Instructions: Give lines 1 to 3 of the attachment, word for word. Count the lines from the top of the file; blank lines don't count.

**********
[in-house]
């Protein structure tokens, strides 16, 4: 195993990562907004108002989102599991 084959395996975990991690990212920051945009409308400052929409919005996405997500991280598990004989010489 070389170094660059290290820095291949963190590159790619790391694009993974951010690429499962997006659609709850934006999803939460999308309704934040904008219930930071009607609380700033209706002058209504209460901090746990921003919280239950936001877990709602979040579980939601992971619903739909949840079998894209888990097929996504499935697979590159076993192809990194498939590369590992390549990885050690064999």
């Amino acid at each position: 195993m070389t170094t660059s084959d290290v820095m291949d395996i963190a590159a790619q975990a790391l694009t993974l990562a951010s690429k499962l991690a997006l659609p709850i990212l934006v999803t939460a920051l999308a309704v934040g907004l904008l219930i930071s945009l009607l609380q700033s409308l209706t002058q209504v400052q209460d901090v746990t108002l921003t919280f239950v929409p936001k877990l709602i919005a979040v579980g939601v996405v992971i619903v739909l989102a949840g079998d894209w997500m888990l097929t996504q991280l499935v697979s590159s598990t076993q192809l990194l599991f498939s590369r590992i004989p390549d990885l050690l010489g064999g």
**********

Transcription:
[in-house]
């Protein structure tokens, strides 16, 4: 195993990562907004108002989102599991 084959395996975990991690990212920051945009409308400052929409919005996405997500991280598990004989010489 070389170094660059290290820095291949963190590159790619790391694009993974951010690429499962997006659609709850934006999803939460999308309704934040904008219930930071009607609380700033209706002058209504209460901090746990921003919280239950936001877990709602979040579980939601992971619903739909949840079998894209888990097929996504499935697979590159076993192809990194498939590369590992390549990885050690064999």
């Amino acid at each position: 195993m070389t170094t660059s084959d290290v820095m291949d395996i963190a590159a790619q975990a790391l694009t993974l990562a951010s690429k499962l991690a997006l659609p709850i990212l934006v999803t939460a920051l999308a309704v934040g907004l904008l219930i930071s945009l009607l609380q700033s409308l209706t002058q209504v400052q209460d901090v746990t108002l921003t919280f239950v929409p936001k877990l709602i919005a979040v579980g939601v996405v992971i619903v739909l989102a949840g079998d894209w997500m888990l097929t996504q991280l499935v697979s590159s598990t076993q192809l990194l599991f498939s590369r590992i004989p390549d990885l050690l010489g064999g």